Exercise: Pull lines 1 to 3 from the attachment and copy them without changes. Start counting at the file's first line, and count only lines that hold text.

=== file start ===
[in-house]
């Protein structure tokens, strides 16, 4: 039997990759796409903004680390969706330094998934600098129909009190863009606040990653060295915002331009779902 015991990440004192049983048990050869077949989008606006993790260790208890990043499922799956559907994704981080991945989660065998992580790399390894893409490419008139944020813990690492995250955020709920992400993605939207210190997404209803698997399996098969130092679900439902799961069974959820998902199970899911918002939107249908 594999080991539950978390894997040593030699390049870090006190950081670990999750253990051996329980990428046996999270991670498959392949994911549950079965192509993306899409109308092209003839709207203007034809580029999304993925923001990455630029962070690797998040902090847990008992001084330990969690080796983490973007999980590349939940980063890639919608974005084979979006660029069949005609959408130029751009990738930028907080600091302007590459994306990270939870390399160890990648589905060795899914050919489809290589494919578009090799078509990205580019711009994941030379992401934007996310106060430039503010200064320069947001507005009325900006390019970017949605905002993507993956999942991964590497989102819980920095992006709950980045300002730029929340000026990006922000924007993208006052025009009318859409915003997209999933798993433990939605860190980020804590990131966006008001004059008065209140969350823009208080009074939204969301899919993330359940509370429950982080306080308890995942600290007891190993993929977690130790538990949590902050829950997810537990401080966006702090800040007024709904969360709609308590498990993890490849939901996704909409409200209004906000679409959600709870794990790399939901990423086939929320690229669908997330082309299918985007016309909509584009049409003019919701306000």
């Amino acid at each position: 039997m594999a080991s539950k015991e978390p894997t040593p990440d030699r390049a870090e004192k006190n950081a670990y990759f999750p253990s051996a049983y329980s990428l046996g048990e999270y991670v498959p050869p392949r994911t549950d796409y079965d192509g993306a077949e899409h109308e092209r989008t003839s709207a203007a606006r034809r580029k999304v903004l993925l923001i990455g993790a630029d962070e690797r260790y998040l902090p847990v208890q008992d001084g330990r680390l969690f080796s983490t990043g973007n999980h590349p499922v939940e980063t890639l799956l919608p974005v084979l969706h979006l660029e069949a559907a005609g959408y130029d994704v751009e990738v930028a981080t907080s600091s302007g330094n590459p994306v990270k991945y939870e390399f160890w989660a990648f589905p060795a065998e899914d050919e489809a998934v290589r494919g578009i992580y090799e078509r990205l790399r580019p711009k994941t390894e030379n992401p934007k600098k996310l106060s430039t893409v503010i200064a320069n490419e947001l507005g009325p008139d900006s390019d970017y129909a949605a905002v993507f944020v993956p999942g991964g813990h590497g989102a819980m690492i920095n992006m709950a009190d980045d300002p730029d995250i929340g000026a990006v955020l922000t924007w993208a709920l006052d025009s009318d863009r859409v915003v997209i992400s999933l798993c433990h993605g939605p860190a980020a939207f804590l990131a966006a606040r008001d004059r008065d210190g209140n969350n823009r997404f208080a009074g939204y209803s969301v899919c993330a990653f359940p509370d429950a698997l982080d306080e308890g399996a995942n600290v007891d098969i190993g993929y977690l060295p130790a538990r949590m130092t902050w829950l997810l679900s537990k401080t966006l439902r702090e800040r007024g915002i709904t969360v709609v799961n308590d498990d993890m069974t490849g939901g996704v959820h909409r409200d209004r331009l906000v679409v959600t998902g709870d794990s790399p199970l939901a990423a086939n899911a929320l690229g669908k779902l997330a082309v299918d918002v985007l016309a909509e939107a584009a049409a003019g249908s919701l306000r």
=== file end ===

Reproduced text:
[in-house]
């Protein structure tokens, strides 16, 4: 039997990759796409903004680390969706330094998934600098129909009190863009606040990653060295915002331009779902 015991990440004192049983048990050869077949989008606006993790260790208890990043499922799956559907994704981080991945989660065998992580790399390894893409490419008139944020813990690492995250955020709920992400993605939207210190997404209803698997399996098969130092679900439902799961069974959820998902199970899911918002939107249908 594999080991539950978390894997040593030699390049870090006190950081670990999750253990051996329980990428046996999270991670498959392949994911549950079965192509993306899409109308092209003839709207203007034809580029999304993925923001990455630029962070690797998040902090847990008992001084330990969690080796983490973007999980590349939940980063890639919608974005084979979006660029069949005609959408130029751009990738930028907080600091302007590459994306990270939870390399160890990648589905060795899914050919489809290589494919578009090799078509990205580019711009994941030379992401934007996310106060430039503010200064320069947001507005009325900006390019970017949605905002993507993956999942991964590497989102819980920095992006709950980045300002730029929340000026990006922000924007993208006052025009009318859409915003997209999933798993433990939605860190980020804590990131966006008001004059008065209140969350823009208080009074939204969301899919993330359940509370429950982080306080308890995942600290007891190993993929977690130790538990949590902050829950997810537990401080966006702090800040007024709904969360709609308590498990993890490849939901996704909409409200209004906000679409959600709870794990790399939901990423086939929320690229669908997330082309299918985007016309909509584009049409003019919701306000």
């Amino acid at each position: 039997m594999a080991s539950k015991e978390p894997t040593p990440d030699r390049a870090e004192k006190n950081a670990y990759f999750p253990s051996a049983y329980s990428l046996g048990e999270y991670v498959p050869p392949r994911t549950d796409y079965d192509g993306a077949e899409h109308e092209r989008t003839s709207a203007a606006r034809r580029k999304v903004l993925l923001i990455g993790a630029d962070e690797r260790y998040l902090p847990v208890q008992d001084g330990r680390l969690f080796s983490t990043g973007n999980h590349p499922v939940e980063t890639l799956l919608p974005v084979l969706h979006l660029e069949a559907a005609g959408y130029d994704v751009e990738v930028a981080t907080s600091s302007g330094n590459p994306v990270k991945y939870e390399f160890w989660a990648f589905p060795a065998e899914d050919e489809a998934v290589r494919g578009i992580y090799e078509r990205l790399r580019p711009k994941t390894e030379n992401p934007k600098k996310l106060s430039t893409v503010i200064a320069n490419e947001l507005g009325p008139d900006s390019d970017y129909a949605a905002v993507f944020v993956p999942g991964g813990h590497g989102a819980m690492i920095n992006m709950a009190d980045d300002p730029d995250i929340g000026a990006v955020l922000t924007w993208a709920l006052d025009s009318d863009r859409v915003v997209i992400s999933l798993c433990h993605g939605p860190a980020a939207f804590l990131a966006a606040r008001d004059r008065d210190g209140n969350n823009r997404f208080a009074g939204y209803s969301v899919c993330a990653f359940p509370d429950a698997l982080d306080e308890g399996a995942n600290v007891d098969i190993g993929y977690l060295p130790a538990r949590m130092t902050w829950l997810l679900s537990k401080t966006l439902r702090e800040r007024g915002i709904t969360v709609v799961n308590d498990d993890m069974t490849g939901g996704v959820h909409r409200d209004r331009l906000v679409v959600t998902g709870d794990s790399p199970l939901a990423a086939n899911a929320l690229g669908k779902l997330a082309v299918d918002v985007l016309a909509e939107a584009a049409a003019g249908s919701l306000r």